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Legal news from Friday, September 7, 2012
by Michael Haggerson

A judge for the US District Court for the District of Arizona on Wednesday dismissed a complaint by the National Labor Relations Board (NLRB) challenging an Arizona state constitutional amendment that guarantees a vote by secret ballot for employee representation. The NLRB, an independent US agency that is charged with conducting elections for …

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by Michael Haggerson

A judge for the US District Court for the Southern District of New York on Thursday approved a settlement agreement between the US Department of Justice (DOJ) and certain e-book publishers in a price-fixing suit under the Sherman Act. The DOJ alleges that Apple, Hachette, HarperCollins, MacMillan, Penguin and Simon & Schuster …

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by Dan Taglioli

The head of the UN International Commission against Impunity in Guatemala presented a strategic work plan at the UN headquarters in New York on Thursday outlining efforts in four specific areas to improve the rule of law in the Latin American nation. The International Commission Against Impunity in Guatemala (CICIG) has been based in Guatemala …

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by Rebecca DiLeonardo

The Kosovo parliament on Friday voted 98-10 to eliminate the mention of a western-led supervisory commission from its constitution, effectively closing the office. The International Civilian Office (ICO) was created by a coalition of nations that recognized Kosovo's independence from Serbia and had the power to fire public officials and block legislation that threatened the liberty of Kosovo's Serb …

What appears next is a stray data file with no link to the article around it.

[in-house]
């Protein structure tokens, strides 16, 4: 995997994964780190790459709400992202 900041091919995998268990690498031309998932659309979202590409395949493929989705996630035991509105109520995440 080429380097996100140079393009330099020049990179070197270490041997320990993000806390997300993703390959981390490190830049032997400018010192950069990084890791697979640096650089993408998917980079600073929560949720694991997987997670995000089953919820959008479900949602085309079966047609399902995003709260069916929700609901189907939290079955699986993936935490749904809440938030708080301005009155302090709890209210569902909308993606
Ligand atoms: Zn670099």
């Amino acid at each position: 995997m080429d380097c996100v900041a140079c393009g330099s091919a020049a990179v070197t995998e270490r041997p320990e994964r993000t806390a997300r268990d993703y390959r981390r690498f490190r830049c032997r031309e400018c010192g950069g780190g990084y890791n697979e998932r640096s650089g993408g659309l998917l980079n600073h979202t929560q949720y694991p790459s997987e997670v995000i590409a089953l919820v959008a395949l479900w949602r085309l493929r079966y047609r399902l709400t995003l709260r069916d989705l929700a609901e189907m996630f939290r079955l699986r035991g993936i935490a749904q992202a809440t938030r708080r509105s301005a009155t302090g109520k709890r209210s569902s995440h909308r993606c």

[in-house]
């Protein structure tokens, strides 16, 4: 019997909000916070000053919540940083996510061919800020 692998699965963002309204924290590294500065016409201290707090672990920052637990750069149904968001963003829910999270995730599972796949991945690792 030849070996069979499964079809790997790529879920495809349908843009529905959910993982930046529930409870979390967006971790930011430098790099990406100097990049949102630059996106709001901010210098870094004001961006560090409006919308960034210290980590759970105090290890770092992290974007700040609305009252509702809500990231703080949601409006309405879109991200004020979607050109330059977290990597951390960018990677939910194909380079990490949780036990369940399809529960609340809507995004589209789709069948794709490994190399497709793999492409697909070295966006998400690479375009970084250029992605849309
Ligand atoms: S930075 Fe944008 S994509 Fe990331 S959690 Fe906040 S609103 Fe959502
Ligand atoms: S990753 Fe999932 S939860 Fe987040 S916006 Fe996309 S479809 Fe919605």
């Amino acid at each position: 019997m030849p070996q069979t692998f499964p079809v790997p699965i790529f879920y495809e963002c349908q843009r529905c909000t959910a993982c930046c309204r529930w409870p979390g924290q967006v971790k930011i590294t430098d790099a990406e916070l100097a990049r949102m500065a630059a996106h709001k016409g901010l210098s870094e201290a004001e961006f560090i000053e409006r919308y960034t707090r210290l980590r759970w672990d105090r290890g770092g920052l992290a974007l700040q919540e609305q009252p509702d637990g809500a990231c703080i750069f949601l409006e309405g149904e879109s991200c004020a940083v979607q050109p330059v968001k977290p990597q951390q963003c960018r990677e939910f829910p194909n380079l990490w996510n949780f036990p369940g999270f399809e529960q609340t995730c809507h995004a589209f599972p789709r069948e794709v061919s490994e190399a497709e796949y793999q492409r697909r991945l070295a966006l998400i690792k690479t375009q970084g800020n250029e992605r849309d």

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by Dan Taglioli

A judge for the US District Court for the District of Columbia on Thursday rejected new restrictions on lawyers representing Guantanamo Bay detainees who have had their habeas corpus challenges denied or dismissed. In hearing the challenge to the new rules last month, Chief Judge Royce Lamberth expressed skepticism about the restrictions [JURIST …

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by Rebecca DiLeonardo

Myanmar's parliament passed a new foreign investment law on Friday after months of debate and modifications. The final version of the bill reportedly dropped some of the most controversial provisions, including a requirement that foreign investors contribute at least $5 million when engaging in joint ventures with local businesses. Myanmar President Thein Sein had opposed …

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by Sarah Posner

A Chilean judge sentenced General Manuel Contreras, former chief of police under the reign of Augusto Pinochet, to 15 years in prison on Thursday for murdering an opposition activist. Left-wing activist Ramon Martinez was allegedly tortured and shot while in police custody in 1975. Martinez was a member of the Revolutionary Leftist …

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by Sarah Posner

All nine justices of Myanmar's Constitutional Court resigned Thursday after Parliament voted for impeachment. President Thein Sein has reportedly accepted the resignations of all nine justices. The parliament was created as part of Myanmar's constitutional reforms. Opposition leader Aung San Suu Kyi and the Union Solidarity and Development Association (USDP) …

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